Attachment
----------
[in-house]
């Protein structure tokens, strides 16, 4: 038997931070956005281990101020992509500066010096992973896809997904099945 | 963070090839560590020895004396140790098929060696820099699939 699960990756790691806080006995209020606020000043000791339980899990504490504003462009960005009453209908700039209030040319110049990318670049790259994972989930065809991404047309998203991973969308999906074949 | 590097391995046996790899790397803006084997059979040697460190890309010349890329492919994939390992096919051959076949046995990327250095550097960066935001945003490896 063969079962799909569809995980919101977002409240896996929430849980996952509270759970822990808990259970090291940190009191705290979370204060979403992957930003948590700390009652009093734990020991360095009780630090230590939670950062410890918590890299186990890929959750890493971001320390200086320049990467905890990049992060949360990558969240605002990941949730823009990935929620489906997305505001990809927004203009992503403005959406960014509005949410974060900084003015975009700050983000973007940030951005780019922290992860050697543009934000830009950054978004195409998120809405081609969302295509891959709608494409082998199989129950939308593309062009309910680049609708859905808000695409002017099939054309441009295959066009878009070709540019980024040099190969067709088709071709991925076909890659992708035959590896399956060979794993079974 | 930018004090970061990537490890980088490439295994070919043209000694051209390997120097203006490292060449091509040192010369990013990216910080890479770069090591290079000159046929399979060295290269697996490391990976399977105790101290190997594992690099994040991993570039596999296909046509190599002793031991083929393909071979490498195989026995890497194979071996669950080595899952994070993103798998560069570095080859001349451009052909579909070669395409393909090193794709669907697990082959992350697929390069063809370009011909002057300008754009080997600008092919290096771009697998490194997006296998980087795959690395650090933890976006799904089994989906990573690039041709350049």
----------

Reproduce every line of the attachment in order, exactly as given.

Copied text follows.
[in-house]
């Protein structure tokens, strides 16, 4: 038997931070956005281990101020992509500066010096992973896809997904099945 | 963070090839560590020895004396140790098929060696820099699939 699960990756790691806080006995209020606020000043000791339980899990504490504003462009960005009453209908700039209030040319110049990318670049790259994972989930065809991404047309998203991973969308999906074949 | 590097391995046996790899790397803006084997059979040697460190890309010349890329492919994939390992096919051959076949046995990327250095550097960066935001945003490896 063969079962799909569809995980919101977002409240896996929430849980996952509270759970822990808990259970090291940190009191705290979370204060979403992957930003948590700390009652009093734990020991360095009780630090230590939670950062410890918590890299186990890929959750890493971001320390200086320049990467905890990049992060949360990558969240605002990941949730823009990935929620489906997305505001990809927004203009992503403005959406960014509005949410974060900084003015975009700050983000973007940030951005780019922290992860050697543009934000830009950054978004195409998120809405081609969302295509891959709608494409082998199989129950939308593309062009309910680049609708859905808000695409002017099939054309441009295959066009878009070709540019980024040099190969067709088709071709991925076909890659992708035959590896399956060979794993079974 | 930018004090970061990537490890980088490439295994070919043209000694051209390997120097203006490292060449091509040192010369990013990216910080890479770069090591290079000159046929399979060295290269697996490391990976399977105790101290190997594992690099994040991993570039596999296909046509190599002793031991083929393909071979490498195989026995890497194979071996669950080595899952994070993103798998560069570095080859001349451009052909579909070669395409393909090193794709669907697990082959992350697929390069063809370009011909002057300008754009080997600008092919290096771009697998490194997006296998980087795959690395650090933890976006799904089994989906990573690039041709350049």